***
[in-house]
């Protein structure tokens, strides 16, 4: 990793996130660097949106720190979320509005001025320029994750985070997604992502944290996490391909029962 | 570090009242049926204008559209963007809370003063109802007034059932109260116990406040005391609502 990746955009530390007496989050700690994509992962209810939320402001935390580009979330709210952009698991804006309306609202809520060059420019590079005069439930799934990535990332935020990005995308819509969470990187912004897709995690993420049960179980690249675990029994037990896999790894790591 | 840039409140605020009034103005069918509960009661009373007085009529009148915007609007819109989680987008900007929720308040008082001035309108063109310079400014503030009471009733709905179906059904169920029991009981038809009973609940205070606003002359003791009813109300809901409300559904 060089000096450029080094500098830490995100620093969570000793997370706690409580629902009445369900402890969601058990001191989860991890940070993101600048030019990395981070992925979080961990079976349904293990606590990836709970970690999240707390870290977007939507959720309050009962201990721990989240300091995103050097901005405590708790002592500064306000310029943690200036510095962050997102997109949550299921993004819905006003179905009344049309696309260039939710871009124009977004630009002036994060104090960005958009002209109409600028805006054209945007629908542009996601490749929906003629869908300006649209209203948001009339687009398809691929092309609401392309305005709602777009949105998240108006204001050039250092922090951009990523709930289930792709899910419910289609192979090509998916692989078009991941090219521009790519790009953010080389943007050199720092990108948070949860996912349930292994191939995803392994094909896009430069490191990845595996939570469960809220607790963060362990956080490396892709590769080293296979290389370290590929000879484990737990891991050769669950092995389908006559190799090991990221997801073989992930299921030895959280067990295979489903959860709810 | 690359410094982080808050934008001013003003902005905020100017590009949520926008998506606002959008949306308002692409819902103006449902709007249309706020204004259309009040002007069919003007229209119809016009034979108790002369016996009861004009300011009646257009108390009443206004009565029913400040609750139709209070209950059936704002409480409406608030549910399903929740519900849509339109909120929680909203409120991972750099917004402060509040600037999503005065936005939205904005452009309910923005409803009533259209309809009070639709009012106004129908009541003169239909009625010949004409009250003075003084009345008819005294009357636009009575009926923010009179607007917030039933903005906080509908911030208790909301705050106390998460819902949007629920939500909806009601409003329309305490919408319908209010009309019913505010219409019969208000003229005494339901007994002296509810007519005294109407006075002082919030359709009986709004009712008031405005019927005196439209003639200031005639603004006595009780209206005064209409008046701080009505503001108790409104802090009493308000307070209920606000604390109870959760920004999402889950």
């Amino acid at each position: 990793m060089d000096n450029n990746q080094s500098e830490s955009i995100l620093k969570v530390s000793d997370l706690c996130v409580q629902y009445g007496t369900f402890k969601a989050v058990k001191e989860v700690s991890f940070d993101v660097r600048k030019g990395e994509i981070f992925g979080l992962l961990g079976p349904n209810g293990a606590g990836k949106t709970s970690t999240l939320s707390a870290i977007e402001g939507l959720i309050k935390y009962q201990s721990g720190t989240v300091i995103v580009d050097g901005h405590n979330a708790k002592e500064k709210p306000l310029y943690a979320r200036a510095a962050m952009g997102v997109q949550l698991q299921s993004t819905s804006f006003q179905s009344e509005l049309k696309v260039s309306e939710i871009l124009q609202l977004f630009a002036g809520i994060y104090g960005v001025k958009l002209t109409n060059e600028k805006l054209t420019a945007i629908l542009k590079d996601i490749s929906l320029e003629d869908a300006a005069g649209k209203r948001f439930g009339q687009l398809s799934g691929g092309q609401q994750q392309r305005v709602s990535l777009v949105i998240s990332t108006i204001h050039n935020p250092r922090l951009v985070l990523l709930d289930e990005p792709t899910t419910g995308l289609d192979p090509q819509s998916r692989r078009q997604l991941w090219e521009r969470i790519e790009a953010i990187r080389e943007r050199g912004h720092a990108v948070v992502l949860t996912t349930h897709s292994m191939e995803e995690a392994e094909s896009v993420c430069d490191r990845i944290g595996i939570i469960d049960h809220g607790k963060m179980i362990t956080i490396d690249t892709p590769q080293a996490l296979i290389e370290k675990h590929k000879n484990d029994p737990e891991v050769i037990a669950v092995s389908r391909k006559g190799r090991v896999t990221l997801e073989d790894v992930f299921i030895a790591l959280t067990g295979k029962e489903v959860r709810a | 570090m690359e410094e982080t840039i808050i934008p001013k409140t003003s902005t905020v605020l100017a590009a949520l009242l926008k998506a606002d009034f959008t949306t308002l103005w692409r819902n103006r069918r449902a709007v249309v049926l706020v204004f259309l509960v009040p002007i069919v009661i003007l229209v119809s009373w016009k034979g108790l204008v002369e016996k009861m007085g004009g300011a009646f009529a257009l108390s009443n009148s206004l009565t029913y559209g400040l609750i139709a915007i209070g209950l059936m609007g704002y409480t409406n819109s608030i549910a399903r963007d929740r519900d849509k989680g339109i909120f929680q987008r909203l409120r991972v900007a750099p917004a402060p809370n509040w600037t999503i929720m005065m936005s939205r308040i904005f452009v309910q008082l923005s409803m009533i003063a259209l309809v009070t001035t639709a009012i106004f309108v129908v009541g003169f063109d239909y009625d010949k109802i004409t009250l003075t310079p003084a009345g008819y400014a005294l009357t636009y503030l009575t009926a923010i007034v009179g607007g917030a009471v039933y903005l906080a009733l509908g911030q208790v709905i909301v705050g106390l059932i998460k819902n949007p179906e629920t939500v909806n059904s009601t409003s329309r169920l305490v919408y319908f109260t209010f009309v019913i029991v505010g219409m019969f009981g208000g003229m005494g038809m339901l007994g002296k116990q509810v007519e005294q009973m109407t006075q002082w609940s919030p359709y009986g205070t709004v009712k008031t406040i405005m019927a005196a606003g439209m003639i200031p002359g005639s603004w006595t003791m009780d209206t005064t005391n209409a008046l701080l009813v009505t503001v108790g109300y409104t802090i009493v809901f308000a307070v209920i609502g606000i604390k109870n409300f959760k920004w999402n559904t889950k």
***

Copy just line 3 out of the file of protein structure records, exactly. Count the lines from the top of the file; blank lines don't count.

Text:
């Amino acid at each position: 990793m060089d000096n450029n990746q080094s500098e830490s955009i995100l620093k969570v530390s000793d997370l706690c996130v409580q629902y009445g007496t369900f402890k969601a989050v058990k001191e989860v700690s991890f940070d993101v660097r600048k030019g990395e994509i981070f992925g979080l992962l961990g079976p349904n209810g293990a606590g990836k949106t709970s970690t999240l939320s707390a870290i977007e402001g939507l959720i309050k935390y009962q201990s721990g720190t989240v300091i995103v580009d050097g901005h405590n979330a708790k002592e500064k709210p306000l310029y943690a979320r200036a510095a962050m952009g997102v997109q949550l698991q299921s993004t819905s804006f006003q179905s009344e509005l049309k696309v260039s309306e939710i871009l124009q609202l977004f630009a002036g809520i994060y104090g960005v001025k958009l002209t109409n060059e600028k805006l054209t420019a945007i629908l542009k590079d996601i490749s929906l320029e003629d869908a300006a005069g649209k209203r948001f439930g009339q687009l398809s799934g691929g092309q609401q994750q392309r305005v709602s990535l777009v949105i998240s990332t108006i204001h050039n935020p250092r922090l951009v985070l990523l709930d289930e990005p792709t899910t419910g995308l289609d192979p090509q819509s998916r692989r078009q997604l991941w090219e521009r969470i790519e790009a953010i990187r080389e943007r050199g912004h720092a990108v948070v992502l949860t996912t349930h897709s292994m191939e995803e995690a392994e094909s896009v993420c430069d490191r990845i944290g595996i939570i469960d049960h809220g607790k963060m179980i362990t956080i490396d690249t892709p590769q080293a996490l296979i290389e370290k675990h590929k000879n484990d029994p737990e891991v050769i037990a669950v092995s389908r391909k006559g190799r090991v896999t990221l997801e073989d790894v992930f299921i030895a790591l959280t067990g295979k029962e489903v959860r709810a | 570090m690359e410094e982080t840039i808050i934008p001013k409140t003003s902005t905020v605020l100017a590009a949520l009242l926008k998506a606002d009034f959008t949306t308002l103005w692409r819902n103006r069918r449902a709007v249309v049926l706020v204004f259309l509960v009040p002007i069919v009661i003007l229209v119809s009373w016009k034979g108790l204008v002369e016996k009861m007085g004009g300011a009646f009529a257009l108390s009443n009148s206004l009565t029913y559209g400040l609750i139709a915007i209070g209950l059936m609007g704002y409480t409406n819109s608030i549910a399903r963007d929740r519900d849509k989680g339109i909120f929680q987008r909203l409120r991972v900007a750099p917004a402060p809370n509040w600037t999503i929720m005065m936005s939205r308040i904005f452009v309910q008082l923005s409803m009533i003063a259209l309809v009070t001035t639709a009012i106004f309108v129908v009541g003169f063109d239909y009625d010949k109802i004409t009250l003075t310079p003084a009345g008819y400014a005294l009357t636009y503030l009575t009926a923010i007034v009179g607007g917030a009471v039933y903005l906080a009733l509908g911030q208790v709905i909301v705050g106390l059932i998460k819902n949007p179906e629920t939500v909806n059904s009601t409003s329309r169920l305490v919408y319908f109260t209010f009309v019913i029991v505010g219409m019969f009981g208000g003229m005494g038809m339901l007994g002296k116990q509810v007519e005294q009973m109407t006075q002082w609940s919030p359709y009986g205070t709004v009712k008031t406040i405005m019927a005196a606003g439209m003639i200031p002359g005639s603004w006595t003791m009780d209206t005064t005391n209409a008046l701080l009813v009505t503001v108790g109300y409104t802090i009493v809901f308000a307070v209920i609502g606000i604390k109870n409300f959760k920004w999402n559904t889950k």